I’ve also been trying various keto bread and low-carb bread recipes I found on Pinterest and YouTube, which might be more diabetic-friendly. I recently stumbled across some bread recipes using bean flour, which would be a great use of some of these dried beans I’ve stocked up on and also a red lentil bread, I’d like to try. Beans aren’t low carb, but the carbs in beans are slower to digest and might work better for my blood sugar levels than regular wheat bread. Most keto bread recipes have too many eggs in them for my taste. I also ordered a used cookbook (very good condition,) Country Beans for $5.33 from amazon and it’s filled with all sorts of ways to use dried beans that were new to me. Sara Lee makes a low carb bread, that I like and it’s way cheaper than the keto breads, but I want to have some alternatives, in case I can’t find the Sara Lee bread.

YouTube is filled with channels on various types of gardening and homesteading, so you can find tons of advice, how-to videos and inspiration. You can also find how-to videos on almost any type of home repair, making and using tools, doing just about anything, but you can also find a lot of bad advice, political commentary of every stripe, end-of-the world prognostications and every type of crazy imaginable. I have also found some very thoughtful motivational videos, ranging from religious to secular themed. I urge you to listen to people who motivate you to feel like you can do more things and who inspire you to keep a positive attitude, then take a deep breath and get busy working to learn new skills and get things done.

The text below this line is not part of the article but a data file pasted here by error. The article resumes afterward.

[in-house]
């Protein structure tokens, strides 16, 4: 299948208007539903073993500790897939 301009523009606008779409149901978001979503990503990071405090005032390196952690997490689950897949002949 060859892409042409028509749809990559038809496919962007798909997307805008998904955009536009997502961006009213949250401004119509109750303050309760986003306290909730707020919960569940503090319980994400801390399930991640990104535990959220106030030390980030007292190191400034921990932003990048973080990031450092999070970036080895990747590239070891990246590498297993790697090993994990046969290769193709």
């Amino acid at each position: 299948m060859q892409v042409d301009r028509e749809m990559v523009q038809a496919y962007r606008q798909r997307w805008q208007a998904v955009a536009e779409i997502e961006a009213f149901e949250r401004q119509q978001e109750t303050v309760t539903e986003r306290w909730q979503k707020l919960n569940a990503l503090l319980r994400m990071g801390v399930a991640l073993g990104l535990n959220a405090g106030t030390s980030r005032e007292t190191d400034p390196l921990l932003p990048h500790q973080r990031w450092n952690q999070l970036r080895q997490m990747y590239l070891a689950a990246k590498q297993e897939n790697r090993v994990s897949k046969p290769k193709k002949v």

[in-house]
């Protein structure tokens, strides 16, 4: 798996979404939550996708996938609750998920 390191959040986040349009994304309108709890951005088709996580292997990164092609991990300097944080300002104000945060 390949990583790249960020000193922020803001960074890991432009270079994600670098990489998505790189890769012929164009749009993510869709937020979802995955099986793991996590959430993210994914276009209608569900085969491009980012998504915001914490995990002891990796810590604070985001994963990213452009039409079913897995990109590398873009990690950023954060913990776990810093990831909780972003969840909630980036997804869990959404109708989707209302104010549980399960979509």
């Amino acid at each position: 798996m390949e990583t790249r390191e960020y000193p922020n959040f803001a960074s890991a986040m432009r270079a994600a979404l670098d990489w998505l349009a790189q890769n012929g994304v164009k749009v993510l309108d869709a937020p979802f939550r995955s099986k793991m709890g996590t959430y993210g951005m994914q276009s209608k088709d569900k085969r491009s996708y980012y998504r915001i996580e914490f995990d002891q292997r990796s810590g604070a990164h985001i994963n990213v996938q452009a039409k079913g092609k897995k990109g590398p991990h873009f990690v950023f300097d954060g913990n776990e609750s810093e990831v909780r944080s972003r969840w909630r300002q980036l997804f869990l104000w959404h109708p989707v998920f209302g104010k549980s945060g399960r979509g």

There’s plenty to be worried and fearful about with the chaotic times we’re living in, but each day I try to remember to thank God “For Lovely Things,” which are all-around us. It’s a prayer I read as a child, from a little book of prayers I received for Christmas in 1964 and still have. I rarely part with books that matter to me. I wrote about this in a 2017 blog post:

How an individual responds to challenges really does depend on that person alone, but most of us turn to other people for encouragement, support and often guidance or advice and that’s where community comes in.

America doesn’t have to end up like other countries that fall apart, unless we let it. A lot of people in online communities are talking about building community these days and that’s a very positive sign. All across America ordinary people can create small flickers of hope, whether it’s an entire community effort, one church group or even just a small group of 2 or 3 people working together. Some Americans already are doing just that, which I’ll write about soon. We don’t have to turn out like Venezuela or Argentina falling apart, which I hear about constantly among online preppers.